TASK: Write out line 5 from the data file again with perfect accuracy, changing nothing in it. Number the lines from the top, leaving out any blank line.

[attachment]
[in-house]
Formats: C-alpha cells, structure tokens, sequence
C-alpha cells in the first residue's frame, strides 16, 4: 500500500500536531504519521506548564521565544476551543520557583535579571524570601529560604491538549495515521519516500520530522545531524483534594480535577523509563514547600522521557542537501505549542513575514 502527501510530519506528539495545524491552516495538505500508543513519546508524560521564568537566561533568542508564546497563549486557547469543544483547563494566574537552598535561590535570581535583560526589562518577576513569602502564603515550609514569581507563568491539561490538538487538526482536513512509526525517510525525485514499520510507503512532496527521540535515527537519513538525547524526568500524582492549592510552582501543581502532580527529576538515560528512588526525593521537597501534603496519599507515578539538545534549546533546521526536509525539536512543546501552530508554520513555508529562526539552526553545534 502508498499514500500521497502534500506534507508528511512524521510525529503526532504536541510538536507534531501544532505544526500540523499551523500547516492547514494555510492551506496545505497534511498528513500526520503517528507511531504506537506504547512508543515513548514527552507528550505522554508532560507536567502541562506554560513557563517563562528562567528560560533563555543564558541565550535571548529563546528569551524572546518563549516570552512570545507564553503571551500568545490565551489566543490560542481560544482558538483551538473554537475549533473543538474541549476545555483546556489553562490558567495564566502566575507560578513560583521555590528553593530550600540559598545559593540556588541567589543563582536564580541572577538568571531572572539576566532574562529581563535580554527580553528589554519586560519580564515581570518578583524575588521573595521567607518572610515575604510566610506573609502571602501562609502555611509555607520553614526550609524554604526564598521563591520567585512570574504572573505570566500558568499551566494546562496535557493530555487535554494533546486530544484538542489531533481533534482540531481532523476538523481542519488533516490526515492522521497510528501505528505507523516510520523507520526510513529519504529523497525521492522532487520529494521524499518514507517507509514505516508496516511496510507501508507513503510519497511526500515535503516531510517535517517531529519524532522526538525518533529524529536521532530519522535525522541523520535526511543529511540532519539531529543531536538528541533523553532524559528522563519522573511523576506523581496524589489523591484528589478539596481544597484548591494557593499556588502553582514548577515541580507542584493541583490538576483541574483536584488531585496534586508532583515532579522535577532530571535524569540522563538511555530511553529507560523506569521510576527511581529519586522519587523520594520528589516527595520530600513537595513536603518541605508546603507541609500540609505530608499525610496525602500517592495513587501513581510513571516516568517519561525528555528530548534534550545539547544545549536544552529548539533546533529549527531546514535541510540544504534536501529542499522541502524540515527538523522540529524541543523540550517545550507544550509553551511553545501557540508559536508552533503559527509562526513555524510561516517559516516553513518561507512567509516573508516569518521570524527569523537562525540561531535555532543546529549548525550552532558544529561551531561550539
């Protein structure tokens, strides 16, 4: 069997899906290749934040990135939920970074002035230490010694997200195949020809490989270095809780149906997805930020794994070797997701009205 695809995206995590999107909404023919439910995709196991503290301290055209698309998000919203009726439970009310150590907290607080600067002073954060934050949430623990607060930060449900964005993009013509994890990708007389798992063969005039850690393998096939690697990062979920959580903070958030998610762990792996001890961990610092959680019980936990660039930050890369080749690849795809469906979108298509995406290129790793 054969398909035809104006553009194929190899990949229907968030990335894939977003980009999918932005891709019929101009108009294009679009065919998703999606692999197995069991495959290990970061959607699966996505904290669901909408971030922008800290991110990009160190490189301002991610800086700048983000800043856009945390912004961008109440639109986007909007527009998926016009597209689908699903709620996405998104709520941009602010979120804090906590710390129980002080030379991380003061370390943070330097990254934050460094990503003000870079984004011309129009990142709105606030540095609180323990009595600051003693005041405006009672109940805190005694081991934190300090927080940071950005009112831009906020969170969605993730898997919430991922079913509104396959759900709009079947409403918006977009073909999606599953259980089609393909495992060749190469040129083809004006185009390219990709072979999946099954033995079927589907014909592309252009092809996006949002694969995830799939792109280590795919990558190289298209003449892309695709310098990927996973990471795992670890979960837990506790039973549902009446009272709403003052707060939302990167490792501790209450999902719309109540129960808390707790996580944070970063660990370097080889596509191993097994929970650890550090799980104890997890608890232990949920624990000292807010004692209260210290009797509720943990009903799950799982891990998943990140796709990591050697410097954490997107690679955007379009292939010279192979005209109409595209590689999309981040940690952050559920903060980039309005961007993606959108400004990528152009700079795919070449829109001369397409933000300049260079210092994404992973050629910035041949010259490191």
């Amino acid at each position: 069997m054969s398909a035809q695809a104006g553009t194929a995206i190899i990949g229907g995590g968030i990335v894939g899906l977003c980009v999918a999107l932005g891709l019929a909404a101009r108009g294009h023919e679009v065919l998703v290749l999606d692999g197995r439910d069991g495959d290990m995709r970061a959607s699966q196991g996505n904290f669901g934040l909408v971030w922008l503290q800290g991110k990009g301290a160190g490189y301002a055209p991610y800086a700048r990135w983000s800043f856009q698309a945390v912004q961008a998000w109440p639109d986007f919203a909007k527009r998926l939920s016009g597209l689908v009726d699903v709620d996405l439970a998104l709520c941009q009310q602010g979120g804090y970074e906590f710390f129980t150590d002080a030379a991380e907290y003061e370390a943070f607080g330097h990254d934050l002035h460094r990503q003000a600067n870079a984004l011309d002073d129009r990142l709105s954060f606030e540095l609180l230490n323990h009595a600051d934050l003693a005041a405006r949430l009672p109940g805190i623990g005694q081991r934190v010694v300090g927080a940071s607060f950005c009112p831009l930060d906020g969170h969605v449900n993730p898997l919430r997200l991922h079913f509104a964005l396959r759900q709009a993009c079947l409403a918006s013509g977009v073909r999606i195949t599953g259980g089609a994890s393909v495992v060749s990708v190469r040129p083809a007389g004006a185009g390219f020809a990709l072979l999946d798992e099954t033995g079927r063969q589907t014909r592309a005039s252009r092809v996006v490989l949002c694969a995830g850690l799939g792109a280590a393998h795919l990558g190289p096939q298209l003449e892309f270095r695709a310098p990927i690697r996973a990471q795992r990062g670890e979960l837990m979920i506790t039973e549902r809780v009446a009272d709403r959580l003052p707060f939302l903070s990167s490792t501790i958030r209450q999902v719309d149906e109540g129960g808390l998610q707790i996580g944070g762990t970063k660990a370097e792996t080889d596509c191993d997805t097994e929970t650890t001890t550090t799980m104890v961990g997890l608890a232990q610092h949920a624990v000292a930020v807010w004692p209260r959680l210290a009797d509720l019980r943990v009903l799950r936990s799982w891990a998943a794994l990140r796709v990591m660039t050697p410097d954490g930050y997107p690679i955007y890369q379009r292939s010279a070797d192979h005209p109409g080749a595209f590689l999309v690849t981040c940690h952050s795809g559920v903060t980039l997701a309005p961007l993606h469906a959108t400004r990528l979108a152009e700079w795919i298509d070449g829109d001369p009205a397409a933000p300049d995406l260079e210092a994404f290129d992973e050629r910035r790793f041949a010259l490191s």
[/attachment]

């Amino acid at each position: 069997m054969s398909a035809q695809a104006g553009t194929a995206i190899i990949g229907g995590g968030i990335v894939g899906l977003c980009v999918a999107l932005g891709l019929a909404a101009r108009g294009h023919e679009v065919l998703v290749l999606d692999g197995r439910d069991g495959d290990m995709r970061a959607s699966q196991g996505n904290f669901g934040l909408v971030w922008l503290q800290g991110k990009g301290a160190g490189y301002a055209p991610y800086a700048r990135w983000s800043f856009q698309a945390v912004q961008a998000w109440p639109d986007f919203a909007k527009r998926l939920s016009g597209l689908v009726d699903v709620d996405l439970a998104l709520c941009q009310q602010g979120g804090y970074e906590f710390f129980t150590d002080a030379a991380e907290y003061e370390a943070f607080g330097h990254d934050l002035h460094r990503q003000a600067n870079a984004l011309d002073d129009r990142l709105s954060f606030e540095l609180l230490n323990h009595a600051d934050l003693a005041a405006r949430l009672p109940g805190i623990g005694q081991r934190v010694v300090g927080a940071s607060f950005c009112p831009l930060d906020g969170h969605v449900n993730p898997l919430r997200l991922h079913f509104a964005l396959r759900q709009a993009c079947l409403a918006s013509g977009v073909r999606i195949t599953g259980g089609a994890s393909v495992v060749s990708v190469r040129p083809a007389g004006a185009g390219f020809a990709l072979l999946d798992e099954t033995g079927r063969q589907t014909r592309a005039s252009r092809v996006v490989l949002c694969a995830g850690l799939g792109a280590a393998h795919l990558g190289p096939q298209l003449e892309f270095r695709a310098p990927i690697r996973a990471q795992r990062g670890e979960l837990m979920i506790t039973e549902r809780v009446a009272d709403r959580l003052p707060f939302l903070s990167s490792t501790i958030r209450q999902v719309d149906e109540g129960g808390l998610q707790i996580g944070g762990t970063k660990a370097e792996t080889d596509c191993d997805t097994e929970t650890t001890t550090t799980m104890v961990g997890l608890a232990q610092h949920a624990v000292a930020v807010w004692p209260r959680l210290a009797d509720l019980r943990v009903l799950r936990s799982w891990a998943a794994l990140r796709v990591m660039t050697p410097d954490g930050y997107p690679i955007y890369q379009r292939s010279a070797d192979h005209p109409g080749a595209f590689l999309v690849t981040c940690h952050s795809g559920v903060t980039l997701a309005p961007l993606h469906a959108t400004r990528l979108a152009e700079w795919i298509d070449g829109d001369p009205a397409a933000p300049d995406l260079e210092a994404f290129d992973e050629r910035r790793f041949a010259l490191s």